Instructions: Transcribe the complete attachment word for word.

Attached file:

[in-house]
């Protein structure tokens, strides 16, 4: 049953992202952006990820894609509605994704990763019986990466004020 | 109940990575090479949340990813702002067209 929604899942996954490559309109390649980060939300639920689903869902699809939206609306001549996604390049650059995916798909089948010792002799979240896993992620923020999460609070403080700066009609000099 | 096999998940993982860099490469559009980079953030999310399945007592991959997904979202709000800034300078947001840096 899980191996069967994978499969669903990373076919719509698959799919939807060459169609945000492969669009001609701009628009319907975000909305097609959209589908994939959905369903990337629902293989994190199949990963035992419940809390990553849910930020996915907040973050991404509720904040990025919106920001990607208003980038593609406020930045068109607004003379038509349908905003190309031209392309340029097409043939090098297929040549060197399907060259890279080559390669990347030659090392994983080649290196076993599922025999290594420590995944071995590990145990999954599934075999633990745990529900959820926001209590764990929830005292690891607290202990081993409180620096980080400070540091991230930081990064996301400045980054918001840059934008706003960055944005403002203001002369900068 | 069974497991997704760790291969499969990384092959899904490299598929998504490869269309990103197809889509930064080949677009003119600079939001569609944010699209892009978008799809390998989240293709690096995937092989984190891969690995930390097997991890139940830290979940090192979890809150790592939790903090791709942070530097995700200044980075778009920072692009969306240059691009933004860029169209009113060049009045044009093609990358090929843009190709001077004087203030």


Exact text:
[in-house]
């Protein structure tokens, strides 16, 4: 049953992202952006990820894609509605994704990763019986990466004020 | 109940990575090479949340990813702002067209 929604899942996954490559309109390649980060939300639920689903869902699809939206609306001549996604390049650059995916798909089948010792002799979240896993992620923020999460609070403080700066009609000099 | 096999998940993982860099490469559009980079953030999310399945007592991959997904979202709000800034300078947001840096 899980191996069967994978499969669903990373076919719509698959799919939807060459169609945000492969669009001609701009628009319907975000909305097609959209589908994939959905369903990337629902293989994190199949990963035992419940809390990553849910930020996915907040973050991404509720904040990025919106920001990607208003980038593609406020930045068109607004003379038509349908905003190309031209392309340029097409043939090098297929040549060197399907060259890279080559390669990347030659090392994983080649290196076993599922025999290594420590995944071995590990145990999954599934075999633990745990529900959820926001209590764990929830005292690891607290202990081993409180620096980080400070540091991230930081990064996301400045980054918001840059934008706003960055944005403002203001002369900068 | 069974497991997704760790291969499969990384092959899904490299598929998504490869269309990103197809889509930064080949677009003119600079939001569609944010699209892009978008799809390998989240293709690096995937092989984190891969690995930390097997991890139940830290979940090192979890809150790592939790903090791709942070530097995700200044980075778009920072692009969306240059691009933004860029169209009113060049009045044009093609990358090929843009190709001077004087203030």